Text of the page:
In its pristine state, water is colorless, tasteless and odorless. In fact, water that smells or tastes funny is the primary reason people turn to bottled water, which is expensive for you and harmful for the environment – millions of barrels of oil are used each year to produce and transport it and billions of plastic bottles are added to our landfills. So, if your water tastes or smells strange, you owe it to yourself to find out why.
The smell of chlorine is unappealing and can also dry out your skin and hair. While municipalities use chlorine to disinfect the water supply, it should be filtered out before you use it to eliminate these effects.
Many water supplies in the region are plagued by a rotten egg smell. This is hydrogen sulfide, which can be caused by the metabolism of a non-harmful bacteria called “sulfate reducing bacteria”. In this area we also have hydrogen sulfide gas that is caused by a natural chemical reaction in deep wells. The characteristics of these two types differ, but in both cases the resulting odor is certainly unpleasant. In some cases the odor is intermittent, building up while the water sits and flushing out with use. In other cases it is constant and can be quite overwhelming. In this region the presence of hydrogen sulfide gas is not a health issue, though it dramatically lessens the quality of life for the users of the water supply.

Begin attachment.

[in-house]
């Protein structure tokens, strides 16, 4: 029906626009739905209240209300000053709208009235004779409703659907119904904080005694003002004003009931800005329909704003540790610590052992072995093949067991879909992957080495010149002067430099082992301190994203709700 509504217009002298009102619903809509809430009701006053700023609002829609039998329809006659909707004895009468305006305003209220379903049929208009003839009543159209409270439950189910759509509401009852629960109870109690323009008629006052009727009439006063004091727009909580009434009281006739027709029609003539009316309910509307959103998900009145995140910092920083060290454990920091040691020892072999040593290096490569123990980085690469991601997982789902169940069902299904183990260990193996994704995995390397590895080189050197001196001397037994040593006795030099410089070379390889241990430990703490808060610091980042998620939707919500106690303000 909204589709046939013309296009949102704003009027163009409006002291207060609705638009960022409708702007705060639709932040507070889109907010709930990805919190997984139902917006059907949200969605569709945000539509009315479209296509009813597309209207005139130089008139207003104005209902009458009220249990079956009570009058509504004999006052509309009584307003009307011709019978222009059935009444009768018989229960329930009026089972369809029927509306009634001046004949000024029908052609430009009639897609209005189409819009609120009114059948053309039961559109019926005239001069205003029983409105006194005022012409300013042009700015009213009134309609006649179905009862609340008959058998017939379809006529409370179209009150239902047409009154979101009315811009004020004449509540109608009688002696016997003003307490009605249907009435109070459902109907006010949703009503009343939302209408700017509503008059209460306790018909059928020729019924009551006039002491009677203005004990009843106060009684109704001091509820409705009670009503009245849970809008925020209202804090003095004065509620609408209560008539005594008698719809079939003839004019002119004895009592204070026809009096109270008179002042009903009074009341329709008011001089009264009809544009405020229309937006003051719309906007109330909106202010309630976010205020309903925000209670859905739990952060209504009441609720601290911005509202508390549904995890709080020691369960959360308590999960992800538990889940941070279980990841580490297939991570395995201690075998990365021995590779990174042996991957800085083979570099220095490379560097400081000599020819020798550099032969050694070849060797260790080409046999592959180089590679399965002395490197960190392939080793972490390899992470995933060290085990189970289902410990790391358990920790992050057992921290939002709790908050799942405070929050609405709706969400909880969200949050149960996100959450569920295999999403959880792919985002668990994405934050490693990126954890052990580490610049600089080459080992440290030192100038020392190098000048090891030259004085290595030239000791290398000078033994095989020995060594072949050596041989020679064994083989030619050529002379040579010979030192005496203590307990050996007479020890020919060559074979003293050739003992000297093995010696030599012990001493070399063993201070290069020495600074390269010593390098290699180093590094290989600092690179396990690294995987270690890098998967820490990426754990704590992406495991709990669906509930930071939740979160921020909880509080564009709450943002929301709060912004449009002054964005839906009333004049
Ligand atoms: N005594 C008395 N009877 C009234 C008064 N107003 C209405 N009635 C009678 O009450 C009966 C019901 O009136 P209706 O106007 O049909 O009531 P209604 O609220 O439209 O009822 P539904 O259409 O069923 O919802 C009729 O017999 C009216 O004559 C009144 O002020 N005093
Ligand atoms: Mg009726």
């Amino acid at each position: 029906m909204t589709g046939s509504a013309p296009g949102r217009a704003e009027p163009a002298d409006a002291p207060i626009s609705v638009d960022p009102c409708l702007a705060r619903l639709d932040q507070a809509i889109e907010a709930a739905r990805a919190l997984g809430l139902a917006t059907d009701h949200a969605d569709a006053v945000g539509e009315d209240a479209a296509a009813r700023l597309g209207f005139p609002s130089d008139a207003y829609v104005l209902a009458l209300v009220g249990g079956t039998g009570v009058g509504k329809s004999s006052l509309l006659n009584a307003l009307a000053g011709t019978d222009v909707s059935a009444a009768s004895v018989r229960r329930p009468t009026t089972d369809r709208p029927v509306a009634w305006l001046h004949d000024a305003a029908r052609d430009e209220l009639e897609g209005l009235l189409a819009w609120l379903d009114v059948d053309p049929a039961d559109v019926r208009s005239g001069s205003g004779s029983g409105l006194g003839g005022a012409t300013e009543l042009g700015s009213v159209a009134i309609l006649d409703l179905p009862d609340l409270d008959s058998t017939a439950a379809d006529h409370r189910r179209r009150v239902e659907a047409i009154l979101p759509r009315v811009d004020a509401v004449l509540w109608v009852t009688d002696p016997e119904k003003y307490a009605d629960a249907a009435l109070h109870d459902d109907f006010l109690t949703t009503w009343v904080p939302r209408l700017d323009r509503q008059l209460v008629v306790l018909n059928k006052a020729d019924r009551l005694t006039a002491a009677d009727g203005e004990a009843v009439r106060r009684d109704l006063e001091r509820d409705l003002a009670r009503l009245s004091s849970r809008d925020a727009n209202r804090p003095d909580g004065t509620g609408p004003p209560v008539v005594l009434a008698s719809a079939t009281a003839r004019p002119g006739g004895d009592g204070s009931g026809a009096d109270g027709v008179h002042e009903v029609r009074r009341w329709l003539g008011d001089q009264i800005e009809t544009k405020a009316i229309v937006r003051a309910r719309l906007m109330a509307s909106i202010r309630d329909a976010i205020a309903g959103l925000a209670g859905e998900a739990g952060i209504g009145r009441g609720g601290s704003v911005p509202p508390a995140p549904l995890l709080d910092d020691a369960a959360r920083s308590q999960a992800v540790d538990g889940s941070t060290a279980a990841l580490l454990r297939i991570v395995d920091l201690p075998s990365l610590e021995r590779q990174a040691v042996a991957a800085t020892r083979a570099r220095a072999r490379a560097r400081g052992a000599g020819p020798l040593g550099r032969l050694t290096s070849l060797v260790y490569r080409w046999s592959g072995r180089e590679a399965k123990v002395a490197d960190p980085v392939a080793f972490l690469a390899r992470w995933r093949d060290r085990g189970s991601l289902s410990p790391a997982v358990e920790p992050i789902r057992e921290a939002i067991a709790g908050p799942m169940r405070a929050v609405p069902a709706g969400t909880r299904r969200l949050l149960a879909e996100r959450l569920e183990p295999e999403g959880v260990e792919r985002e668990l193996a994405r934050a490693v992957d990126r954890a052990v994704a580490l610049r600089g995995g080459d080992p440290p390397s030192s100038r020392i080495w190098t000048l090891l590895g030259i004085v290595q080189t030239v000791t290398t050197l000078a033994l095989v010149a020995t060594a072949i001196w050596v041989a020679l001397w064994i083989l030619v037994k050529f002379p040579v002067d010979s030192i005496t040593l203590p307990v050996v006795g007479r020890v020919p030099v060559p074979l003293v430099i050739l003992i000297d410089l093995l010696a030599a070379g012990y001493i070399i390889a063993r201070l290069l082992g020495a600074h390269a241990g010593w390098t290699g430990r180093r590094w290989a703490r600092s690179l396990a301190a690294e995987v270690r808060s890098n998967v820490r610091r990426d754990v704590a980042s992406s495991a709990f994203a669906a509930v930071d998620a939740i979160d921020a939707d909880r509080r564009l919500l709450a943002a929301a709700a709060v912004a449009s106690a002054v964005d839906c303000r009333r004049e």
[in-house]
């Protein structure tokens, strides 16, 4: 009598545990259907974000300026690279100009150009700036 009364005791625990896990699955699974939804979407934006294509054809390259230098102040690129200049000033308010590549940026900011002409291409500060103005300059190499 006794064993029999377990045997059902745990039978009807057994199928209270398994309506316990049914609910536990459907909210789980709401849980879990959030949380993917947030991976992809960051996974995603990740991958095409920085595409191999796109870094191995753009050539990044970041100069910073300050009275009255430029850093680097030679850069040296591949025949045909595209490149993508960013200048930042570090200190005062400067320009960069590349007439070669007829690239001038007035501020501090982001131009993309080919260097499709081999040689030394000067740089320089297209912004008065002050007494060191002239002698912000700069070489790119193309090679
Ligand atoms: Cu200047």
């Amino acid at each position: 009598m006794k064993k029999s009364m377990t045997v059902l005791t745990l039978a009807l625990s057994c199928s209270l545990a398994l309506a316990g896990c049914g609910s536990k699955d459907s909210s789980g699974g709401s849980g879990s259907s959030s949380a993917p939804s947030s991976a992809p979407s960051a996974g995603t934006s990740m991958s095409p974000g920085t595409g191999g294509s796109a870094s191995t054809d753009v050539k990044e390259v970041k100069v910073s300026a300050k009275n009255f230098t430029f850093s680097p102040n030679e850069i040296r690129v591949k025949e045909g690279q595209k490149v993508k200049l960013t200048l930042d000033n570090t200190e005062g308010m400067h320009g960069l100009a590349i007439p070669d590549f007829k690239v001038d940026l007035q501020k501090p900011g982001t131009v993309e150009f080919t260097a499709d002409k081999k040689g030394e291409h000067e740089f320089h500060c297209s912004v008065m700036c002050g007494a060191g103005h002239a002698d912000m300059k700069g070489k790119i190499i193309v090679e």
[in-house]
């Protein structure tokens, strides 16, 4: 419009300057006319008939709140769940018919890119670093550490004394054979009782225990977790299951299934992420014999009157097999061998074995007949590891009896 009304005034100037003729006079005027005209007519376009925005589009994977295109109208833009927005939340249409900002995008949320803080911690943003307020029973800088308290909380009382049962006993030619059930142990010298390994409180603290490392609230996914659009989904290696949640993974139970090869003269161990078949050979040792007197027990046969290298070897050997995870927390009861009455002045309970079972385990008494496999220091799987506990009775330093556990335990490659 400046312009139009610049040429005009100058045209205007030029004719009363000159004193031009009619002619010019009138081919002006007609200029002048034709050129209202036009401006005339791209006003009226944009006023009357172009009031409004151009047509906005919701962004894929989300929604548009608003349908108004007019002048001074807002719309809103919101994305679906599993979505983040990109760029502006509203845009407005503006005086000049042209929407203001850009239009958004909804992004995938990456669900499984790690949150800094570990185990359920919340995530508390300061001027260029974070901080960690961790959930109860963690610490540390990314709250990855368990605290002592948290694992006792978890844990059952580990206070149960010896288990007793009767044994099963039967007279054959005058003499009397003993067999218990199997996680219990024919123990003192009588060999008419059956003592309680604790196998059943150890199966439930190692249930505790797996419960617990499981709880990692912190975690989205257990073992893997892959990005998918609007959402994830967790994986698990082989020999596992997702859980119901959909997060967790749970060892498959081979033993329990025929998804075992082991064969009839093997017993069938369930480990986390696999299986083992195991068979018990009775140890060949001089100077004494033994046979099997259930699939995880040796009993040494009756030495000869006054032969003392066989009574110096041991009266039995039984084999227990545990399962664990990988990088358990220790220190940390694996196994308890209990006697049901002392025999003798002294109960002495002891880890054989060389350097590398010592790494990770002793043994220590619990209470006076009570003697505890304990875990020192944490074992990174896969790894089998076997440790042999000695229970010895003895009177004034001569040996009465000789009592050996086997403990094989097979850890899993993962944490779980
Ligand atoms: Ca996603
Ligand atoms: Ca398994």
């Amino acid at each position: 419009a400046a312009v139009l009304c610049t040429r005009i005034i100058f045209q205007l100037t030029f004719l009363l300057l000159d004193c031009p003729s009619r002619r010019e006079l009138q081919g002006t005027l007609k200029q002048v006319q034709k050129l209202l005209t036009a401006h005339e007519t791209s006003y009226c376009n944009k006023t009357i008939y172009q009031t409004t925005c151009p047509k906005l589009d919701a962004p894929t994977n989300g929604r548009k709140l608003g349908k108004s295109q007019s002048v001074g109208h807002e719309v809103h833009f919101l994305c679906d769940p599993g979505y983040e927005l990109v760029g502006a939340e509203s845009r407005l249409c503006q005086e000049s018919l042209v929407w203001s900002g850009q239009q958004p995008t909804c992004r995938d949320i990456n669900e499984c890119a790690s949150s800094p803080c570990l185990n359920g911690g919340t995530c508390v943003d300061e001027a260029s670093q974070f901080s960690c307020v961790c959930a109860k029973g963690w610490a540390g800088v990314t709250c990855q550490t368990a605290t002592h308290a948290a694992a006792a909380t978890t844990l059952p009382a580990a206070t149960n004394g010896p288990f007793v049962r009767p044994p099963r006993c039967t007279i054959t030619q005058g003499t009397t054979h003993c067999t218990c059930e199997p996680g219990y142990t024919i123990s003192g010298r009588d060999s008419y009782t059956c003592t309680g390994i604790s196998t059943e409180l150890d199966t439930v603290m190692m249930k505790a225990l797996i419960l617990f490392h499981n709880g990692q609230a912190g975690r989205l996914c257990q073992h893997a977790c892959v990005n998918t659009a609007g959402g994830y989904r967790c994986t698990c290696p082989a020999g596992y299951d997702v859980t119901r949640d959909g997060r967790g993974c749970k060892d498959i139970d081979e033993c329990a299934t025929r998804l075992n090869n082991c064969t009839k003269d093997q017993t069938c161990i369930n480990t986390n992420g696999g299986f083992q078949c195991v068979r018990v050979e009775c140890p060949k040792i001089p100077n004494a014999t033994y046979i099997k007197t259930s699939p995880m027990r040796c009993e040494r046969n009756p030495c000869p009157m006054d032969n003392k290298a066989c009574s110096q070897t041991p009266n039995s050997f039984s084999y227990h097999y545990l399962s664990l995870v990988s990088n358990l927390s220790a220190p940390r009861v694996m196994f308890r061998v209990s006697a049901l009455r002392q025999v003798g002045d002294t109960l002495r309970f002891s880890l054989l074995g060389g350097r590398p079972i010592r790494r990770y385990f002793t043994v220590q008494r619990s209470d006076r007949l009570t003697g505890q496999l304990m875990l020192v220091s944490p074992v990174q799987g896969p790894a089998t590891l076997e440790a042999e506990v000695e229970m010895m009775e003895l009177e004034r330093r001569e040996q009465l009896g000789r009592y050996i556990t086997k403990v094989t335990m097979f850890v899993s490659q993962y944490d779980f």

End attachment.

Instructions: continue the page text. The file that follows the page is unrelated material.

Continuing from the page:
These types of complaints are generally the results of compounds released due to decayed vegetation and are typically associated with different forms of algae. They are most prevalent in supplies that use surface water as their supply. While rarely toxic, they are nonetheless unpleasant and can be offensive at a very low concentration.